Discovery of the 2,4’-Dihydroxy-3’-methoxypropiophenone Biosynthesis Genes in Aspergillus oryzae

Significance 

Aspergillus oryzae is a filamentous fungus that has long been used by the Japanese in the production of fermented foods such as soybean paste, rice wine and soy sauce. The United States Food and Drug Administration has classified it as a generally regarded as safe (GRAS) organism. Just like any other GRAS organisms, A. oryzae has been found not to produce secondary metabolites that are potentially toxic. Polyketides are a major class of secondary metabolites found in both bacteria and fungi. Polyketide synthases are involved in the synthesis of polyketides. In a previous study, the sequencing of the whole genome of A. oryzae revealed that A. oryzae contained a number of secondary metabolite biosynthetic gene clusters. About 61 secondary metabolite biosynthesis gene clusters were discovered including 27 polyketide synthase gene clusters. All the 27 polyketide synthase gene clusters were found to contain iterative type I polyketide synthase genes. However, it was noticed that secondary metabolites produced potentially by these polyketide synthase gene clusters were mostly unknown.

In a new study conducted by scientists at the University of Tokyo: Dr. Eiichiro Kan, Dr. Hiroya Tomita, Dr. Yohei Katsuyama, Dr. Jun-ichi Maruyama and led by Professor Yasuo Ohnishi, the authors sought to determine previously unidentified polyketides that could be produced by uncharacterized iterative type I polyketide synthase gene clusters in A. oryzae. They discovered a monocyclic polyketide, 2,4’-dihydroxy-3’-methoxypropiophenone (compound 1) and its biosynthetic genes. The work is published in ChemBioChem, a journal combining chemistry and biology. Dr. Yasuji Koyama from the Noda Institute for Scientific Research is a co-author and contributed to the research.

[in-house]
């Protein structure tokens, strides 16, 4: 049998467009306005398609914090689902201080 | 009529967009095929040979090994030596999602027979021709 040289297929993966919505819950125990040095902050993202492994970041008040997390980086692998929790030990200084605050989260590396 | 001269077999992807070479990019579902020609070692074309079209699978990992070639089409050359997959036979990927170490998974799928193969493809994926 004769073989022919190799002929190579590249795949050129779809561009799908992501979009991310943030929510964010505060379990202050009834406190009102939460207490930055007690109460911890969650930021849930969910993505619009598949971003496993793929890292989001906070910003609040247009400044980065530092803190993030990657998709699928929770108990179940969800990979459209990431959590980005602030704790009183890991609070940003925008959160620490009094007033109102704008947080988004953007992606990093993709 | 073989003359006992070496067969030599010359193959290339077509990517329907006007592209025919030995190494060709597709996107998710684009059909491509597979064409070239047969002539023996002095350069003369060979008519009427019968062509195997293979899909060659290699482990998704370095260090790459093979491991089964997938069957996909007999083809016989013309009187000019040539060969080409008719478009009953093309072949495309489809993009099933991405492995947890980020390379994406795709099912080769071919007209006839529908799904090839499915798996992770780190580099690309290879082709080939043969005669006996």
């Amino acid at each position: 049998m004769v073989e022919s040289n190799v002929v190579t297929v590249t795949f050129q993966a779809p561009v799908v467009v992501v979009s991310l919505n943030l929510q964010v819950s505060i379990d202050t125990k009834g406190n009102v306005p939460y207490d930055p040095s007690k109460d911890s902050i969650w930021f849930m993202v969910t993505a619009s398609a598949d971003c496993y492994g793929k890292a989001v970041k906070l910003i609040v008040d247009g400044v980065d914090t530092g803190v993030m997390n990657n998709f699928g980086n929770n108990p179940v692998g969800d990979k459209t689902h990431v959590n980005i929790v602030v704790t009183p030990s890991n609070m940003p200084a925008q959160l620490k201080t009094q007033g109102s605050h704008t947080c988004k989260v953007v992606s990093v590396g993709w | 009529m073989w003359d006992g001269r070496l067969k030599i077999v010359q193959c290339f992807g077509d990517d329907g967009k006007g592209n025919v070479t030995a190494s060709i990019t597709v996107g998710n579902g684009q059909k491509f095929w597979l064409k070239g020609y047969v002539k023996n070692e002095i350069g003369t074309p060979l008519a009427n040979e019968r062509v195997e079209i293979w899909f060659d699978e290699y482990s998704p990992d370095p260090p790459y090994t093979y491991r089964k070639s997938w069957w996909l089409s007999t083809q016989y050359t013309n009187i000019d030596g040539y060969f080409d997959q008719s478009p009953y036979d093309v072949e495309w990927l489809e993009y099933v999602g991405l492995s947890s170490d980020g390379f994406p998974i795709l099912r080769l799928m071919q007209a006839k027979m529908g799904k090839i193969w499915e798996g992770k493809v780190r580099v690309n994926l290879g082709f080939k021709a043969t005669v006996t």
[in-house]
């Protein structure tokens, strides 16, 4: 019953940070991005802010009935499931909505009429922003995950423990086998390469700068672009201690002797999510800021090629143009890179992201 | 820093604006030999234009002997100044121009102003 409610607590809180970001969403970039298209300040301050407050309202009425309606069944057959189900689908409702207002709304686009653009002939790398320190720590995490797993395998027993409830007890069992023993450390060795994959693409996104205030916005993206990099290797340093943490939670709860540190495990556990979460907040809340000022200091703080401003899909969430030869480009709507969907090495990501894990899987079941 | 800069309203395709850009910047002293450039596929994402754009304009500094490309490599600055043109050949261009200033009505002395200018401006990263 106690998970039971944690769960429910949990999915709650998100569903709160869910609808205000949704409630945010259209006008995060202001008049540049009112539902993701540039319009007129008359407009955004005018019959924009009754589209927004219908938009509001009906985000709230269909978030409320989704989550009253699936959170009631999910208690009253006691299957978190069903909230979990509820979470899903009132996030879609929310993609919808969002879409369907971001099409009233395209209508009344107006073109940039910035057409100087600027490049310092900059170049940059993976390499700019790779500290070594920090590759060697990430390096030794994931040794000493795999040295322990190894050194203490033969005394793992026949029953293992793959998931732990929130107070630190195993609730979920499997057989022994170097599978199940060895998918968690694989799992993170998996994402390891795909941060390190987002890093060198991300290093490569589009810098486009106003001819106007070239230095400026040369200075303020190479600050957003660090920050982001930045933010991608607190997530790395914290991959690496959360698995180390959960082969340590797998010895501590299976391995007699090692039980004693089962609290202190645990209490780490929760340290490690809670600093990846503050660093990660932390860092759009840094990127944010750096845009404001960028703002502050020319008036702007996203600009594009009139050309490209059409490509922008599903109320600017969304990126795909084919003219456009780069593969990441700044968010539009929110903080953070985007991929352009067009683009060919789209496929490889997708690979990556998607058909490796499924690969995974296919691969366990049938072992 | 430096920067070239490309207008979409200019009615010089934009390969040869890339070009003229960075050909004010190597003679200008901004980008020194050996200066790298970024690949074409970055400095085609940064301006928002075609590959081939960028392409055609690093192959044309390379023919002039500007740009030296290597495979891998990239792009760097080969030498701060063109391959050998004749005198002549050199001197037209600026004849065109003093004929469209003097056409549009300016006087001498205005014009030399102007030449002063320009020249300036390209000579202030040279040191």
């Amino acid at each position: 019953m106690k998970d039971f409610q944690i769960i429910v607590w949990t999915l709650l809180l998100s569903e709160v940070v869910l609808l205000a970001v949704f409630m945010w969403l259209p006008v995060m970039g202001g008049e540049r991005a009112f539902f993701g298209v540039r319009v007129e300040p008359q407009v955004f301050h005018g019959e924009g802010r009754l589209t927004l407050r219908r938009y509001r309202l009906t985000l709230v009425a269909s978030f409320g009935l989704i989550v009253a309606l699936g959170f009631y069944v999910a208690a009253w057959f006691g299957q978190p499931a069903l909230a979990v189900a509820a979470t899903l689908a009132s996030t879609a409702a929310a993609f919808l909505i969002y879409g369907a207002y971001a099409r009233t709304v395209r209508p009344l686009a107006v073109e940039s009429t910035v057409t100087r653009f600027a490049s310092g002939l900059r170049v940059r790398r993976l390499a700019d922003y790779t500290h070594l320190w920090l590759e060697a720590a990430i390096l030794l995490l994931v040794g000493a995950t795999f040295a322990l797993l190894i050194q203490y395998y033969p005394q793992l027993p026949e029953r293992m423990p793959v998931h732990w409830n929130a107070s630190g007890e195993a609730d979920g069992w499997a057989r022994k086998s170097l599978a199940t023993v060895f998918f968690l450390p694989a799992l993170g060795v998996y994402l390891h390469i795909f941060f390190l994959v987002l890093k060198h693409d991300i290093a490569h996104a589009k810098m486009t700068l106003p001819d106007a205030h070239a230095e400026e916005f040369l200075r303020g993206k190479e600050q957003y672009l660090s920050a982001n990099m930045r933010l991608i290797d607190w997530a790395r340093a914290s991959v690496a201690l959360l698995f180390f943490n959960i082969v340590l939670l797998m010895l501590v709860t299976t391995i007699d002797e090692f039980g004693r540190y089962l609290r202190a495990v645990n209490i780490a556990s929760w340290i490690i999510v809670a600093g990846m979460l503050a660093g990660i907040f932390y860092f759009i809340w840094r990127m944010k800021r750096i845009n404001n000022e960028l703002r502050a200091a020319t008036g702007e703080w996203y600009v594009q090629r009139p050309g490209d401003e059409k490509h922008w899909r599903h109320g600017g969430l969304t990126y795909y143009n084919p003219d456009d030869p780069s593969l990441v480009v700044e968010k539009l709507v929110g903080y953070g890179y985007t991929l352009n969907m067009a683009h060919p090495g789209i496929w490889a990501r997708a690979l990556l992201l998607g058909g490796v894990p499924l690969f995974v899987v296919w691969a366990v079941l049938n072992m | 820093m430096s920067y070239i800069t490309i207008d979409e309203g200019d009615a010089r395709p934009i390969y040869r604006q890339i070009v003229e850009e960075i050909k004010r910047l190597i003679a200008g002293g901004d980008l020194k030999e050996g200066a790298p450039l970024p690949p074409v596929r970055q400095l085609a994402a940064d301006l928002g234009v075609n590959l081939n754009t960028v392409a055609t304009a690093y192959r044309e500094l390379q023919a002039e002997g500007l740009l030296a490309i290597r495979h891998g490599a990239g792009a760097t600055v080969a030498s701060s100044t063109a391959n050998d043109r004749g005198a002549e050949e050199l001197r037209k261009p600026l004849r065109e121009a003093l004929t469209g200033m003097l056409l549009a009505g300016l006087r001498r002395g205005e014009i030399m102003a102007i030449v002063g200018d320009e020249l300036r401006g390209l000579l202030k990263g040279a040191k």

The research team focused their study on eight polyketide synthase gene clusters in A. oryzae. These eight had been earlier reported to be expressed at relatively high levels in a minimal medium. They observed that unlike the A. oryzae strain that lacked all eight polyketide synthase gene clusters, the parent strain of A. oryzae produced three compounds (1, 2, and 3) in a culture condition. These compounds were found to be related polyketides with a propiophenone structure. The research team identified one gene cluster responsible for the biosynthesis of these polyketides and analyzed the function of each gene. The propiophenone synthesis genes A and B were observed to be required for the biosynthesis of compounds 1, 2 and 3 while propiophenone synthesis gene C was not needed for the biosynthesis of compound 1 but was found to be required for improving its yield and also possibly related to the hydroxylation of compound 3. Compound 1 was identified as 2,4’-dihydroxy-3’-methoxypropiophenone, while compound 3 was identified as 4’-hydroxy-3’-methoxypropiophenone, but the team was unable to obtain sufficient quantities of compound 2 for structure elucidation. Compound 3 was also found to be a precursor to compound 1.

2,4’-Dihydroxy-3’-methoxypropiophenone (1) was reported to be a metabolite (evofolin-A) in the heartwood extract of the medicinal plant Tetradium glabrifolium. This compound was also isolated from the herb Sida acuta as a compound to induce quinone reductase in cultured mouse hepatoma cells (Hepa 1c1c7). However, no information on its biosynthetic pathway has been provided. It was surprising to find that A. oryzae also produces this medicinal plant-derived polyketide.

In conclusion, through this landmark study, the authors have identified a rare secondary metabolite of A. oryzae, a monocyclic polyketide, 2,4’-dihydroxy-3’-methoxypropiophenone (1) and proposed its biosynthetic pathway. This study supports previous postulations that A. oryzae seldom produces any endogenous secondary metabolites. Thus the findings from this study has provided new and additional knowledge about the cryptic secondary metabolism in A. oryzae, which will be beneficial for the food industry in using A. oryzae as a safe microorganism, and for future basic research in this field.